Tuesday 13 August 2013

Family Units

We all accept the concept of a family unit in our genealogical data, but what is it? As well as exploring the variants that exist, I want to make a case for this attempted colouring of our data being subjective and not directly substantiated by records.

The concept of a ‘family’ is impossible to pin down without some stricter subdivisions of the term. From the point of view of genealogy (as opposed to family history), it is often considered to be the parents and their unmarried children, and this has influenced the design of data formats (including GEDCOM) and the software that processes them.

However, as we all know from our own research, this is isn't always the case. One or both of the parents may be missing. The group may no longer be living together. Either or both of the parents may have remarried – bringing previous children with them. There may be older generations living with them, or siblings of the parents (i.e. aunts and uncles to the children). The guardians may be foster or adoptive parents. The biological parents may not be married, or may even have spouses elsewhere that they are trying to avoid in order to take advantage of a poor man's divorce[1].

Wikipedia nicely defines a family as a group of people affiliated by consanguinity (blood relationships), affinity, or co-residence. This includes many different possibilities in a single sentence. The article discusses some of our more common family notions, including:

  • Matrilocal. A mother and her children.
  • Conjugal (or Nuclear family). A husband, his wife, and children.
  • Consanguineal (or Extended family). In which parents and children co-reside with other members of a parent's family.
  • Blended (or Step-family). Families with mixed parents. For instance, where one or both parents remarried, bringing children of the former family into the new family.

Biological relationships are fixed and finite, meaning we each have just one progenitive mother and father[2], whereas all other types of relationship are time-dependent and possibly overlapping. The concept of Marriage is also dependent upon both culture and life-style so the general case of a family unit must be based on some sociological grouping such as living together.

Co-residence alone is insufficient to assume the family tag – long-term co-residents may be boarders, lodgers, or staff, or may be people forced together through necessity. You can’t even go through a census return and simply remove anyone with a role of visitor, boarder, lodger, servant, etc., because there are definitely cases where those people are part of the associated biological family. Conversely, although some members may have to live outside the household, say for work, they may still be considered family.

We can’t even assume that a family unit is a sociological group supporting each other emotionally and/or financially without knowledge of their situation. In effect, retrospectively applying this tag to an historical group may need more supporting evidence than can be yielded by birth certificates and census returns alone.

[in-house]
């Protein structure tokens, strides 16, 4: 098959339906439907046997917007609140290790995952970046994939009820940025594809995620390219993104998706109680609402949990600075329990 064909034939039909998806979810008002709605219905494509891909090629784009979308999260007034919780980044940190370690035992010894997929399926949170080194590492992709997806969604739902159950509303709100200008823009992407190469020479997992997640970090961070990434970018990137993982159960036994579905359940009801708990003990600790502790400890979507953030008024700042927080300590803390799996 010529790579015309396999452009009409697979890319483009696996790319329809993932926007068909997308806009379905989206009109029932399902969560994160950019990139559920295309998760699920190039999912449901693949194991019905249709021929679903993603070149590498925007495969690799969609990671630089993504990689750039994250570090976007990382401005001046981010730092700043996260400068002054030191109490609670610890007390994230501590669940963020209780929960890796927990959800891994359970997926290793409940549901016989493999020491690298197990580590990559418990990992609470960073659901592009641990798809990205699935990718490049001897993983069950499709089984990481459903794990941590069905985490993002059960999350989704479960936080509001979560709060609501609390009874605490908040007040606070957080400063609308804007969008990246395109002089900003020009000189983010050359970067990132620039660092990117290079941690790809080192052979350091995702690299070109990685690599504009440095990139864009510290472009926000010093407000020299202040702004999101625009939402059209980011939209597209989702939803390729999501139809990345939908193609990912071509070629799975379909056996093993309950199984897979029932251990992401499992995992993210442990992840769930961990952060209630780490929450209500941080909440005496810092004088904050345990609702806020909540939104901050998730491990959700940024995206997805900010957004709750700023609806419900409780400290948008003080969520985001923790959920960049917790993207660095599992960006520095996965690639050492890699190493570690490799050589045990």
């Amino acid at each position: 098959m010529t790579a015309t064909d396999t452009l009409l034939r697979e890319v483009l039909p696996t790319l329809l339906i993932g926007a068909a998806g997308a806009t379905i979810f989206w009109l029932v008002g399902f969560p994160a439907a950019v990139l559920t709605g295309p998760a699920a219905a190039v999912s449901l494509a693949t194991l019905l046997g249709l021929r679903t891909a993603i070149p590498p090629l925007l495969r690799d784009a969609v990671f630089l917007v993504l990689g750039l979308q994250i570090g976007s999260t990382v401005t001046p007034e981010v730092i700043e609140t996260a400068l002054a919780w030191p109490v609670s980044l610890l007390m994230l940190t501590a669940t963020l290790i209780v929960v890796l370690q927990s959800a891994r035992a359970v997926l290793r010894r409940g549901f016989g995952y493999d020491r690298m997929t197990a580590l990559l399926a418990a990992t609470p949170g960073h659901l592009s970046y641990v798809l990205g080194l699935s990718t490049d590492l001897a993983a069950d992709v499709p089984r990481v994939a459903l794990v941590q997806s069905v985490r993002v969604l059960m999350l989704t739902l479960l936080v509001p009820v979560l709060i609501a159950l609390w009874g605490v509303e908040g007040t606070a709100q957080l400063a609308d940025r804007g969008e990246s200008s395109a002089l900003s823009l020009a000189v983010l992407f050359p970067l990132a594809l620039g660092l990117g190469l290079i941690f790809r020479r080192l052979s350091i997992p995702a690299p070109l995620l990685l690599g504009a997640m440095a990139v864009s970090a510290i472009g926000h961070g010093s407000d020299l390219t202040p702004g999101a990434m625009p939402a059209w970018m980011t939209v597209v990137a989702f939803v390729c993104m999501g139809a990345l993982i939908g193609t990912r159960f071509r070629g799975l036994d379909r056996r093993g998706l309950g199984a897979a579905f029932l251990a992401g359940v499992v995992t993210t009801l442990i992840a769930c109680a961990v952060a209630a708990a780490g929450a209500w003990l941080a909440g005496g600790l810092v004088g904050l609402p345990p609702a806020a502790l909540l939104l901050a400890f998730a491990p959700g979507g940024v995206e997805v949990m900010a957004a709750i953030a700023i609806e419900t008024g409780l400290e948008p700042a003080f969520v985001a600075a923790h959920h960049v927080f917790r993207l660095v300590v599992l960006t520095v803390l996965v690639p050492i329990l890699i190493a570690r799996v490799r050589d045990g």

Different societies may also have different traditions or different concepts of a “family unit”, and the aforementioned Wikipedia article discusses some of these.

OK, so what’s the solution? I struggled with this in the initial design of STEMMA® but eventually decided to take a step back. I didn’t dispute the need to put people into groups but it wasn’t my responsibility to define a one-size-fits-all concept either. Instead of trying to solve this specific problem, I generalised the concept of a group in order to accommodate anyone’s definition of a family unit, or any other type of person grouping. The STEMMA Group element can have a variety of types, including the flavours of family described above, and may even be used to model custom groupings of people. A Group allows Persons to be associated with it in a time-dependent way, e.g. from the time of a parent’s marriage, or until the time of a child’s marriage. An example may be found under Data Model.

The Group syntax also allows derived groups to be created using SET operators such as Union. Do you remember Venn diagrams from school? Well, they’re a useful way of thinking about groups of people and how the groups may be used to derive other groups. For instance:

[1] In England and Wales, an act of Parliament, Offences Against the Person Act 1861, contained a clause in section.57, Bigamy, which allowed for a presumption of death if separated for seven years or more.

"Provided that nothing in this section contained shall extend ... to any person marrying a second time, whose husband or wife shall have been continually absent from such person for the space of seven years then last past, and shall not have been known by such person to be living within that time".

Lack of knowledge was all that was required here, and there was no obligation to go and find them. This became informally known as “the seven year rule” or “a poor man’s divorce”.

[2] Actually, technology is capable of engineering children with DNA from three or more “parents” (see uk-government-ivf-dna-three-people).

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